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Marvell's $100 Linux Computer Fits in Your Hand
Written by Daniel   
Wednesday, 25 February 2009 13:09
  Marvell SheevaPlug is small enough to hand from an AC outlet

Shane McGlaun (Blog) - February 25, 2009 12:00 PM

Marvell Semiconductor has announced a new hardware/software development kit that uses Linux and puts the complete Linux-powered computer into a wall outlet hanging receptacle no larger than the power supply you see on many consumer electronics devices. The device is called the SheevaPlug and draws only 5 watts of power.

Marvell says that the SheevaPlug draws about as much power as a night light during use and still packs a 1.2GHz Sheeva ARM compatible processing core, 512MB of RAM and 512MB of flash storage. People can buy the devices in single unit quantities for $100, but Marvell says that when bought in bulk, the SheevaPlug can go for as low as about $50 per unit.

Behind the scenes in Microsoft's war against Linux
Written by Daniel   
Monday, 09 February 2009 13:24

 Even as Microsoft has slipped into the mainstream of open source by embedding it in its products and adopting open-source strategies for services such as customer relationship management, it continues its subversive fight against Linux.

February 9, 2009 8:07 AM PST
Posted by Matt Asay
C/Net News

Linux is different, you see. Open source, as Microsoft is starting to recognize, is just another part of its ecosystem, one that it must support, if it wants Windows to continue to be a first-class computing citizen.
The open-source operating system, however, is competition--Microsoft's top competition, if CEO Steve Ballmer's words are to be taken at face value.
In this context, Microsoft's recent patent deal with Brother makes sense. Otherwise, as ZDNet UK opines, it's a deal that causes much head-scratching:



Red Hat Enterprise Linux 5.3 Gets Virtual
Written by Daniel   
Friday, 23 January 2009 12:01
The new release is capable of implementing virtual machines on the largest x86 instruction set servers, including those with 126 CPUs and a terabyte of main memory.

By Charles Babcock
January 23, 2009 12:30 PM

Linux can support larger virtual machines in the recent 5.3 release of Red Hat (NYSE: RHT) Enterprise Linux and has gained the latest Java open source technology in place of Sun's proprietary Java SDK.

Red Hat launched 5.3 Tuesday, eight months after its release of 5.2. "It's usually about six month between releases. This time, we took a little longer" and added major enterprise computing features, said Daniel Riek, RHEL 5.3's manager of product management. [Comments...]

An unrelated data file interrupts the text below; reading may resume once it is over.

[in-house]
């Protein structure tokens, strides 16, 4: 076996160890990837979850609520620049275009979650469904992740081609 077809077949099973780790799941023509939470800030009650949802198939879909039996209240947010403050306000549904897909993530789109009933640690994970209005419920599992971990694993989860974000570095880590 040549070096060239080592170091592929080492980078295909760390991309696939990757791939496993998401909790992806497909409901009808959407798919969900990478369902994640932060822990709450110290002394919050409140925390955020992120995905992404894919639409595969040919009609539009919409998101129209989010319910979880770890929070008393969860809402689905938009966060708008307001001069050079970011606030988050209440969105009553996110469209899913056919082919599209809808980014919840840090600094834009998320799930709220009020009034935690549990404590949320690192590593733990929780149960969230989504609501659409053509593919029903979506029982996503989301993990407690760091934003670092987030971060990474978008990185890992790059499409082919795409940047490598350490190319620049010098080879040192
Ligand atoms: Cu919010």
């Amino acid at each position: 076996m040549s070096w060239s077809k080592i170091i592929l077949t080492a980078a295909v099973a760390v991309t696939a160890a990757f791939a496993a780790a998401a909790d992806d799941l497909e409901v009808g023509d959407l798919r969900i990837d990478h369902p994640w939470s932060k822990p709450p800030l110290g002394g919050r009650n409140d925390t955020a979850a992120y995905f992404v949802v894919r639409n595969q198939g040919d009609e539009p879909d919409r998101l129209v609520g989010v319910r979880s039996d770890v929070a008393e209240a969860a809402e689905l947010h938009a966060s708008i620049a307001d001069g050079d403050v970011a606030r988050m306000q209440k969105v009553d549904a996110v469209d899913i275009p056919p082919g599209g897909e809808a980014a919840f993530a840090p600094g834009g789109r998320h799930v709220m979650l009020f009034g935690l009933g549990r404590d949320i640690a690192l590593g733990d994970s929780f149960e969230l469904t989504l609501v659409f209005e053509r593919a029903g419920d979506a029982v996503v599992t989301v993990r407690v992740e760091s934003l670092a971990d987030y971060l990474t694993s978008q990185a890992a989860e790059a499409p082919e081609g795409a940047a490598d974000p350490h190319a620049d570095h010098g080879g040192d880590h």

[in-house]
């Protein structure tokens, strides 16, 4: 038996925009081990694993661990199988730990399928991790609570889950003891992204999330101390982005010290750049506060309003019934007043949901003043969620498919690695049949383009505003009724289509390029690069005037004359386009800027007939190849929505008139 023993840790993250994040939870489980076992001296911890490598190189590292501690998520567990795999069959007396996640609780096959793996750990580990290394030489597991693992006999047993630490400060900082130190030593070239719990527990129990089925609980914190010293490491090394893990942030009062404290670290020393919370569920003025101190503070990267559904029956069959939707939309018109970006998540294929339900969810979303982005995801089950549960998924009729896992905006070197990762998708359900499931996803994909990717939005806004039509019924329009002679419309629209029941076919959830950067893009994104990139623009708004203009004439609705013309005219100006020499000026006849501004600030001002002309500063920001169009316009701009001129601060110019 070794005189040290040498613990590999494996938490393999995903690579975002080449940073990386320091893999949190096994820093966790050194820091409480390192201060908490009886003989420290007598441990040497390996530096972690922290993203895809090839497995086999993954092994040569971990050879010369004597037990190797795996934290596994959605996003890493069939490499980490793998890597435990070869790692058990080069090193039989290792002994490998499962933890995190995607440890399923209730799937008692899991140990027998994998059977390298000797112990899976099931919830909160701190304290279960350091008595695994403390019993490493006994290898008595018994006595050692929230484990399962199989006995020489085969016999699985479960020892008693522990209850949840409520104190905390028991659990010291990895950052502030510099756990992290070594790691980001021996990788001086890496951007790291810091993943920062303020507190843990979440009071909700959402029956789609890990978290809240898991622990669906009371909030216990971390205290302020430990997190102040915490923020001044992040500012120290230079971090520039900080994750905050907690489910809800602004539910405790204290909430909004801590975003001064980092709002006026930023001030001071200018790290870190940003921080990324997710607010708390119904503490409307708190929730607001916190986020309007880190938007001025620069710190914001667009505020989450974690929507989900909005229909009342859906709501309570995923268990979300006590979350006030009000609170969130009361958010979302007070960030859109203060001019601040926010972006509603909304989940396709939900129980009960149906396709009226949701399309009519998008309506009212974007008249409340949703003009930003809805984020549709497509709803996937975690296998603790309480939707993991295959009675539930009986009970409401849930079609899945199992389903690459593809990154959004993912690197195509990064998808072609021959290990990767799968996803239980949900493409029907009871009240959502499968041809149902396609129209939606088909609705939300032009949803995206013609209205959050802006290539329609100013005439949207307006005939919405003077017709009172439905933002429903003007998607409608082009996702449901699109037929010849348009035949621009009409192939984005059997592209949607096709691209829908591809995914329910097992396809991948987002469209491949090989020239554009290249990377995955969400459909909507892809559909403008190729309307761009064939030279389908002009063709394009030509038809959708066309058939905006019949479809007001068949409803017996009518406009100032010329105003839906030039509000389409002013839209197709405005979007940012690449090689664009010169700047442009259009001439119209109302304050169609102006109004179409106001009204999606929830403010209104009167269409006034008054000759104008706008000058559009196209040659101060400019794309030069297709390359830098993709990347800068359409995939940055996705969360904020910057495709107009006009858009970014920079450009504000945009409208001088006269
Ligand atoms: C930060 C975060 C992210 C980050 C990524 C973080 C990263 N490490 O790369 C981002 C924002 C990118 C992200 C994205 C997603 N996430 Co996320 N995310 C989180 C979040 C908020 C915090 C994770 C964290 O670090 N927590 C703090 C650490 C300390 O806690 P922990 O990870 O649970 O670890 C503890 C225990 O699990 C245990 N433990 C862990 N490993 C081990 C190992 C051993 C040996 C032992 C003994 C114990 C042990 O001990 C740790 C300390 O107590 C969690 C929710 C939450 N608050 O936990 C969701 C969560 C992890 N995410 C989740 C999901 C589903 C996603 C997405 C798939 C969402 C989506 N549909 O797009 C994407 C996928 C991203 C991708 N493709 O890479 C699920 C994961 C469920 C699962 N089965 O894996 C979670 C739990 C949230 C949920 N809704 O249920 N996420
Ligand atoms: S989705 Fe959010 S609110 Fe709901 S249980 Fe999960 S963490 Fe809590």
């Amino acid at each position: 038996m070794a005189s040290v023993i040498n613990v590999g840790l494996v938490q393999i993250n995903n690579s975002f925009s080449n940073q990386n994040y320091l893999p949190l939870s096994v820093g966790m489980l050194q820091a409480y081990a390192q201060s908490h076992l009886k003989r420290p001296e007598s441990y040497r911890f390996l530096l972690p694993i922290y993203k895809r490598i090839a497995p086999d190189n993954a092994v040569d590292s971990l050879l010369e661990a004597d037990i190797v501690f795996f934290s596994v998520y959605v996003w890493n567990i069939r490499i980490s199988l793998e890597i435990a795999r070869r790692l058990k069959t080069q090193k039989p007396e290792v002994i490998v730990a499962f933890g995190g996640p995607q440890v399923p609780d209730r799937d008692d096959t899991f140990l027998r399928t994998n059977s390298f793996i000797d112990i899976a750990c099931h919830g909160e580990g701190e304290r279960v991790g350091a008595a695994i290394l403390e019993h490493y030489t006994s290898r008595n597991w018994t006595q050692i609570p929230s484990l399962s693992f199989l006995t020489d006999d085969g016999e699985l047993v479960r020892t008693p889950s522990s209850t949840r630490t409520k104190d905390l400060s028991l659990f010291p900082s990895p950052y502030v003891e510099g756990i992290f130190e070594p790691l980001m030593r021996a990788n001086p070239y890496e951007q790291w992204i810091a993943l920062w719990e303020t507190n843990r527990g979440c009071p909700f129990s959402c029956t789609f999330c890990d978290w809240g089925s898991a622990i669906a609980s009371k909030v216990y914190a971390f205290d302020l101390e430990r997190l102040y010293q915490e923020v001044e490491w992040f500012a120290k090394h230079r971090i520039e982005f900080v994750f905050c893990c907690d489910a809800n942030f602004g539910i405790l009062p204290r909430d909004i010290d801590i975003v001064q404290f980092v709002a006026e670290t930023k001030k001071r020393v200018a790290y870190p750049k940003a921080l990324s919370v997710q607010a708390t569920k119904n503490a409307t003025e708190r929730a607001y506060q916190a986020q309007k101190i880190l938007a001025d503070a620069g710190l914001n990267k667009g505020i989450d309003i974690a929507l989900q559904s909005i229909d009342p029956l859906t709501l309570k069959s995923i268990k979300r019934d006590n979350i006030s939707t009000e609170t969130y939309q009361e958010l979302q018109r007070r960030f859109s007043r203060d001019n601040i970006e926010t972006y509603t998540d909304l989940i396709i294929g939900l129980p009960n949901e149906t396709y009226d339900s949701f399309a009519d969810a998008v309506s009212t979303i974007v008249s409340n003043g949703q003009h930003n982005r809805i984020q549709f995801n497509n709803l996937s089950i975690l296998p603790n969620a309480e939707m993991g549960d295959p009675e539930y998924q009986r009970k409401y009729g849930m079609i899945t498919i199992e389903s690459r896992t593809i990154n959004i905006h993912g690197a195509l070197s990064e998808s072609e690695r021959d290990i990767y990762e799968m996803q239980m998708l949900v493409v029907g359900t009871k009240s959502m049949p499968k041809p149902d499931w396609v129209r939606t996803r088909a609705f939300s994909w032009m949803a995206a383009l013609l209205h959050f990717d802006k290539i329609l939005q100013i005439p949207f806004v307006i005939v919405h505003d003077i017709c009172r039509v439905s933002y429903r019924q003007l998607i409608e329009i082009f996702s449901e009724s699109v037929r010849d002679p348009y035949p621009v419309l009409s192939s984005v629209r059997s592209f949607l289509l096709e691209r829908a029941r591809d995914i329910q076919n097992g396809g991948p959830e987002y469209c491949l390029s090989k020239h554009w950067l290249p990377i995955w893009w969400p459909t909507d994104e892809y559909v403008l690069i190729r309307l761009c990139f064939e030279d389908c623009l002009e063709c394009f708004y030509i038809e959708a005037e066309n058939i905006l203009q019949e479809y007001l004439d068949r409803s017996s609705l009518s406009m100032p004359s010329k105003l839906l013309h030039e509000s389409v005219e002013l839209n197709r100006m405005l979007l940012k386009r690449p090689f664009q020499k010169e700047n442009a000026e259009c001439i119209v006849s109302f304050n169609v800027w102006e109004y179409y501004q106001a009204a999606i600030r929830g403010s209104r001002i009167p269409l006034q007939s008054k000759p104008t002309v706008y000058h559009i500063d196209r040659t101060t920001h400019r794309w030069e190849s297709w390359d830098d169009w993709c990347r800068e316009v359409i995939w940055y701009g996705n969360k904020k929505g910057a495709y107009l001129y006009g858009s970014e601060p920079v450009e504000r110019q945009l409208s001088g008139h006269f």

Windows 7 is enough to kill Linux on the desktop
Written by Danrok   
Wednesday, 14 January 2009 09:14

From The Inquirer:

FOR THE PAST three years I have been a Linux fan-boy using Ubuntu most of the time and Windows XP when I needed to play games or run CS desktop lay out stuff.

In a bid to focus my bile on something other than Apple for a bit I decided to play with the new Windows 7 beta. I was disappointed. It was pretty good and, if I am right, could result in the move away from Voleware to Linux and OSX being stopped in in its tracks.

Understanding Canonical's new Linux notification system
Written by Daniel   
Tuesday, 23 December 2008 11:22

Canonical, the company behind the popular Ubuntu Linux distribution, has announced plans to overhaul desktop notifications.

By Ryan Paul | Published: December 23, 2008 - 06:30AM CT

   A change in status
The project is part of a broader initiative that the company launched earlier this year to boost the usability of the Linux software ecosystem.

Transient visual notifications are employed extensively in desktop applications to provide users with passive updates about application status or system events. Some typical usage scenarios include notifying users when they receive new e-mail, when an instant messaging buddy signs online, or when a CD finishes burning.
The current status of notifications on Linux

AMD Linux 2008 Year in Review
Written by Daniel   
Tuesday, 16 December 2008 11:49
 Last year when publishing our AMD Year in Review article there were numerous new features to account for, including but not limited to the new OpenGL driver, support for Compiz, and the AMD Catalyst Control Center Linux Edition.

Published on December 15, 2008
Written by Michael Larabel


This year has been another interesting year for AMD's Linux efforts on both the open and closed fronts. We are focusing on their Catalyst driver efforts in this article, which has picked up support for CrossFire, is now capable of being overclocked with OverDrive, and AMD is now delivering same-day Linux product support. In this article we will recap some of the highlights from the Catalyst driver releases this year as well as set out on a benchmarking extravaganza.  [Comments...]

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